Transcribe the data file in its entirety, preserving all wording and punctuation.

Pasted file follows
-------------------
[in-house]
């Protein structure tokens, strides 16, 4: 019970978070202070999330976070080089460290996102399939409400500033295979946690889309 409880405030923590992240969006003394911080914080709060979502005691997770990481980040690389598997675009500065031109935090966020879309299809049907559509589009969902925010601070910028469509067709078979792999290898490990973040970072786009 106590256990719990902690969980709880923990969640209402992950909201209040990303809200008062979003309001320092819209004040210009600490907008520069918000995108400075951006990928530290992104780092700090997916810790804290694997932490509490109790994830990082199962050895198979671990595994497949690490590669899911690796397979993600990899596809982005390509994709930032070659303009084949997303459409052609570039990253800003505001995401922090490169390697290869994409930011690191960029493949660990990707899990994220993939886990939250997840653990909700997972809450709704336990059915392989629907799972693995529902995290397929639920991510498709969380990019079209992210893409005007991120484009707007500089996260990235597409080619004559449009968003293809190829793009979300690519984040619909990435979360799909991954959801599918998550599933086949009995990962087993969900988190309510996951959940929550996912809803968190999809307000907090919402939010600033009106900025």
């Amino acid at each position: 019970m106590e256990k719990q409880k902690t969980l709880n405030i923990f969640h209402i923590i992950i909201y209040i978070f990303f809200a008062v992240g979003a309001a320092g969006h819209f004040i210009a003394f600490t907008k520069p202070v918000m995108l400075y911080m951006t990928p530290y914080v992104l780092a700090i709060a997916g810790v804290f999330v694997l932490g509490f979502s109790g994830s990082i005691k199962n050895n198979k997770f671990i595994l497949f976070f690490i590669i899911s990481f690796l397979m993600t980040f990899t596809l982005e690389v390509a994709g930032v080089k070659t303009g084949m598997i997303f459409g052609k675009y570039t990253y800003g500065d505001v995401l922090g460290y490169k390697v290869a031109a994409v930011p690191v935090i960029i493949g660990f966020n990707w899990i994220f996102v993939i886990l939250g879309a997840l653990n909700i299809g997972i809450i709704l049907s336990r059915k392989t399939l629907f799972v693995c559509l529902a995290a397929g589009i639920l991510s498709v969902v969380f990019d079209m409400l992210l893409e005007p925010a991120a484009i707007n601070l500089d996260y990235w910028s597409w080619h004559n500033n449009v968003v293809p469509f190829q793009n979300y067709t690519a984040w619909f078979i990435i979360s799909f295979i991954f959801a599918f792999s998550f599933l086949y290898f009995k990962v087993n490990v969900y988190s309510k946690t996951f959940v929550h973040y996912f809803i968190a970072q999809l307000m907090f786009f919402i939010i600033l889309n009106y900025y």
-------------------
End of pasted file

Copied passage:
[in-house]
């Protein structure tokens, strides 16, 4: 019970978070202070999330976070080089460290996102399939409400500033295979946690889309 409880405030923590992240969006003394911080914080709060979502005691997770990481980040690389598997675009500065031109935090966020879309299809049907559509589009969902925010601070910028469509067709078979792999290898490990973040970072786009 106590256990719990902690969980709880923990969640209402992950909201209040990303809200008062979003309001320092819209004040210009600490907008520069918000995108400075951006990928530290992104780092700090997916810790804290694997932490509490109790994830990082199962050895198979671990595994497949690490590669899911690796397979993600990899596809982005390509994709930032070659303009084949997303459409052609570039990253800003505001995401922090490169390697290869994409930011690191960029493949660990990707899990994220993939886990939250997840653990909700997972809450709704336990059915392989629907799972693995529902995290397929639920991510498709969380990019079209992210893409005007991120484009707007500089996260990235597409080619004559449009968003293809190829793009979300690519984040619909990435979360799909991954959801599918998550599933086949009995990962087993969900988190309510996951959940929550996912809803968190999809307000907090919402939010600033009106900025």
């Amino acid at each position: 019970m106590e256990k719990q409880k902690t969980l709880n405030i923990f969640h209402i923590i992950i909201y209040i978070f990303f809200a008062v992240g979003a309001a320092g969006h819209f004040i210009a003394f600490t907008k520069p202070v918000m995108l400075y911080m951006t990928p530290y914080v992104l780092a700090i709060a997916g810790v804290f999330v694997l932490g509490f979502s109790g994830s990082i005691k199962n050895n198979k997770f671990i595994l497949f976070f690490i590669i899911s990481f690796l397979m993600t980040f990899t596809l982005e690389v390509a994709g930032v080089k070659t303009g084949m598997i997303f459409g052609k675009y570039t990253y800003g500065d505001v995401l922090g460290y490169k390697v290869a031109a994409v930011p690191v935090i960029i493949g660990f966020n990707w899990i994220f996102v993939i886990l939250g879309a997840l653990n909700i299809g997972i809450i709704l049907s336990r059915k392989t399939l629907f799972v693995c559509l529902a995290a397929g589009i639920l991510s498709v969902v969380f990019d079209m409400l992210l893409e005007p925010a991120a484009i707007n601070l500089d996260y990235w910028s597409w080619h004559n500033n449009v968003v293809p469509f190829q793009n979300y067709t690519a984040w619909f078979i990435i979360s799909f295979i991954f959801a599918f792999s998550f599933l086949y290898f009995k990962v087993n490990v969900y988190s309510k946690t996951f959940v929550h973040y996912f809803i968190a970072q999809l307000m907090f786009f919402i939010i600033l889309n009106y900025y």